USA: Judge approves McDonald’s non-halal settlement

imgresDETROIT-On Wednesday morning, Judge Kathleen Macdonald of the Wayne County Circuit Court approved the $700,000 non-halal meat class action lawsuit settlement against defendants McDonald’s Corporation and Finley’s Management Company, the franchisee of McDonald’s store number 11663 located at 13158 Ford Rd. in Dearborn.

The plaintiffs, Ahmad Ahmad and his representation Dearborn law firm Jaafar & Mahdi Law Group, P.C., who also represented the whole class, sought damages of $700,000 for the alleged possible selling of non-halal meat at the Dearborn location.
$274,000 of that settlement total will be given to the HUDA clinic in Detroit, which provides services to people with no health insurance. $150,000 will also be dispensed to the Arab American National Museum in Dearborn. Additionally, $20,000 will be awarded to plaintiff Ahmad Ahmad, the complainant on the case, who originally made the allegations against the restaurant. The court agreed that his compensation was not for damages, but rather for the time he committed in helping to move the case forward.
The remaining $254,000 will go towards the plaintiff attorneys on the case, who spent hundreds of hours over a 19-month period assessing and verifying details surrounding the case, as well as consulting with numerous parties in order to determine the best possible settlement agreement that would benefit the entire class. The lawyers were also responsible for looking at dozens of organizations in surrounding areas to determine which ones could use a donation and would put it to good use.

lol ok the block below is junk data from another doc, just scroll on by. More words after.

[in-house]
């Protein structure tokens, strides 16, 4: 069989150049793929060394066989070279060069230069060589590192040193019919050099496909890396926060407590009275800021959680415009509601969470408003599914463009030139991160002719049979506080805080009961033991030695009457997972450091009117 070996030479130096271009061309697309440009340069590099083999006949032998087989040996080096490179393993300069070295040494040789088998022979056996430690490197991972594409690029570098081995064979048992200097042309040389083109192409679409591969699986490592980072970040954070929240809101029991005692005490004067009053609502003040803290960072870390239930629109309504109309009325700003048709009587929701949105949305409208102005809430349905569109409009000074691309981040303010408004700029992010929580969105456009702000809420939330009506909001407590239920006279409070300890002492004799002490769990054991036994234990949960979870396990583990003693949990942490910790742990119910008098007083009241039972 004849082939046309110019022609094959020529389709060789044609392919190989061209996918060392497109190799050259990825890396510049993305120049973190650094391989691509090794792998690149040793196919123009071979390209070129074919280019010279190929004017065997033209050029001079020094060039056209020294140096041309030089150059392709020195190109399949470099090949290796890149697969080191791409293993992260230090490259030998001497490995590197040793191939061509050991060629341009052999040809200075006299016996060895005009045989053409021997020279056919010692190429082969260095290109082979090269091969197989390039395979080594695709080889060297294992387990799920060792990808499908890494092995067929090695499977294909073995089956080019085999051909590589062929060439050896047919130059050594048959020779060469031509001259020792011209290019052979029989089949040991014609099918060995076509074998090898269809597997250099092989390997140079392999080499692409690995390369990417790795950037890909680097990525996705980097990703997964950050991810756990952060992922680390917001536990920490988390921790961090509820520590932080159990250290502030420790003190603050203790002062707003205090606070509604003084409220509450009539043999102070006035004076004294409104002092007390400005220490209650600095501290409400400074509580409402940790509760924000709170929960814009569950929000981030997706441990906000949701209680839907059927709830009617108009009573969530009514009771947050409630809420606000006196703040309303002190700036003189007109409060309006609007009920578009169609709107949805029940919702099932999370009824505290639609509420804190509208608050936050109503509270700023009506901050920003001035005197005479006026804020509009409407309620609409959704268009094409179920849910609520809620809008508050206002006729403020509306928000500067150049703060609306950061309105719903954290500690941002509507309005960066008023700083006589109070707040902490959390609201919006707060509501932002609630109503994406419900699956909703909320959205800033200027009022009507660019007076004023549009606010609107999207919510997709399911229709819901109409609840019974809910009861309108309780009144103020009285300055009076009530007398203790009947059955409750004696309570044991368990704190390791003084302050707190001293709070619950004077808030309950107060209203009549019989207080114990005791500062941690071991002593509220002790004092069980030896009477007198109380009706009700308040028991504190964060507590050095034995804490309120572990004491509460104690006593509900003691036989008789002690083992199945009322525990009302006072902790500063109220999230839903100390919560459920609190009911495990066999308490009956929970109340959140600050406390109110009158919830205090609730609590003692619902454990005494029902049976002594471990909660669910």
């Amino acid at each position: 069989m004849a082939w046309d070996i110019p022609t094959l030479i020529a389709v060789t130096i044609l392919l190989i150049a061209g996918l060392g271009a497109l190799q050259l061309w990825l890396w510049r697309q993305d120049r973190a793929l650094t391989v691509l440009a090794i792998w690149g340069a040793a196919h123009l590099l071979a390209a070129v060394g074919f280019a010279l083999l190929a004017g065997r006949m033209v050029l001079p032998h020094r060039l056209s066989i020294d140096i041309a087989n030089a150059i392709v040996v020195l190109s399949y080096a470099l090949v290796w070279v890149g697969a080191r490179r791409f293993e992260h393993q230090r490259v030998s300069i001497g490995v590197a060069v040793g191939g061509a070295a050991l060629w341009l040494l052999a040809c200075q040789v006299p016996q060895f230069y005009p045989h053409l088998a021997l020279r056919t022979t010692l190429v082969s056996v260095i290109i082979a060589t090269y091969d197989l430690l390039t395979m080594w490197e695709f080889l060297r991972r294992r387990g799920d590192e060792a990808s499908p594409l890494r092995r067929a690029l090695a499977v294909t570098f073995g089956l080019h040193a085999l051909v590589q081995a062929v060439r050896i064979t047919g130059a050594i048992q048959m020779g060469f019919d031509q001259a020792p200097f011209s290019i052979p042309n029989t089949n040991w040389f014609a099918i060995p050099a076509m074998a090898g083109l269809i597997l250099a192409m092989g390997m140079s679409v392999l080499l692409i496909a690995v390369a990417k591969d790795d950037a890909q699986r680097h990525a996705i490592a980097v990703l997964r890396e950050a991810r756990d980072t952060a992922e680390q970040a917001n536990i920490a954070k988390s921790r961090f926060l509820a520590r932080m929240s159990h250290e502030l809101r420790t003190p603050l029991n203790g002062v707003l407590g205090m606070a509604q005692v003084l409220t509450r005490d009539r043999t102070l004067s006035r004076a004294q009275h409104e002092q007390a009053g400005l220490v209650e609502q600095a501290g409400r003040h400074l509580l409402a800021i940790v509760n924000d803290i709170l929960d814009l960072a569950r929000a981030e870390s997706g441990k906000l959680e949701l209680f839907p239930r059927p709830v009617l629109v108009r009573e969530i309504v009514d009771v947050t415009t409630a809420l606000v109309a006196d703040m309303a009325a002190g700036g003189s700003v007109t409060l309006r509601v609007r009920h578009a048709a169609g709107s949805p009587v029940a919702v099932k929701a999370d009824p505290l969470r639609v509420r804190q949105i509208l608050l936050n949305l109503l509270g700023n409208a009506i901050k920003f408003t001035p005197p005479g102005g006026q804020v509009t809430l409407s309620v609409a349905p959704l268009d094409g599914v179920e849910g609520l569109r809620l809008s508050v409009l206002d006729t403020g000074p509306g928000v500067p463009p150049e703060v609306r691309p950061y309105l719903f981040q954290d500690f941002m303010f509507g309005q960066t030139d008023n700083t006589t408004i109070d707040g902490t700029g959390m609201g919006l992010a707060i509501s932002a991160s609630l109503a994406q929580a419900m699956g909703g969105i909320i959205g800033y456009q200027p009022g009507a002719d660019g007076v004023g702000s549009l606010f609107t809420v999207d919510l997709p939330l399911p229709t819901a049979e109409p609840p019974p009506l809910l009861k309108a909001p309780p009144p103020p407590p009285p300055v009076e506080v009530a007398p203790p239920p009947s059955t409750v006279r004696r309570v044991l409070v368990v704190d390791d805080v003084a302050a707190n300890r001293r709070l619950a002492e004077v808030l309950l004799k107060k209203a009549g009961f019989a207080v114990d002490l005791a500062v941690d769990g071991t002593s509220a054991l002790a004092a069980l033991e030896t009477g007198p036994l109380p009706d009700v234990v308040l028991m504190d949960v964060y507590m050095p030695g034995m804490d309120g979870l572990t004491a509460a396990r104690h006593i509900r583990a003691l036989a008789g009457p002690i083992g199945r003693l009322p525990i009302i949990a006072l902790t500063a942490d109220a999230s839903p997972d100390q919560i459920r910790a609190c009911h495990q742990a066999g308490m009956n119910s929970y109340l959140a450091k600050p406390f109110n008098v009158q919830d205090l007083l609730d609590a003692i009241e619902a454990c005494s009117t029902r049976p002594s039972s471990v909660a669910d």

The McDonald’s non-halal meat lawsuit had gone through twists and turns in the last couple of months. Misinformation regarding the case caused Judge Macdonald to extend the public notice period for the settlement, which was originally set for February. Dearborn Attorney Majed Moughni, who had publicly disapproved of the settlement, rallied Facebook users on the Dearborn Area Community Members Page, urging them to sign forms if they wanted to intervene into the settlement.
After the public notice period had ended, the court counted 64 objections against the settlement, 16 parties who were looking to “opt out” of the settlement, and 140 requests to intervene, most of which came from Moughn’s Facebook page.

The plaintiff and defendant representation, along with Judge Macdonald, agreed that there were no plausible reasons given against the settlement on any of the objections that were made by class members.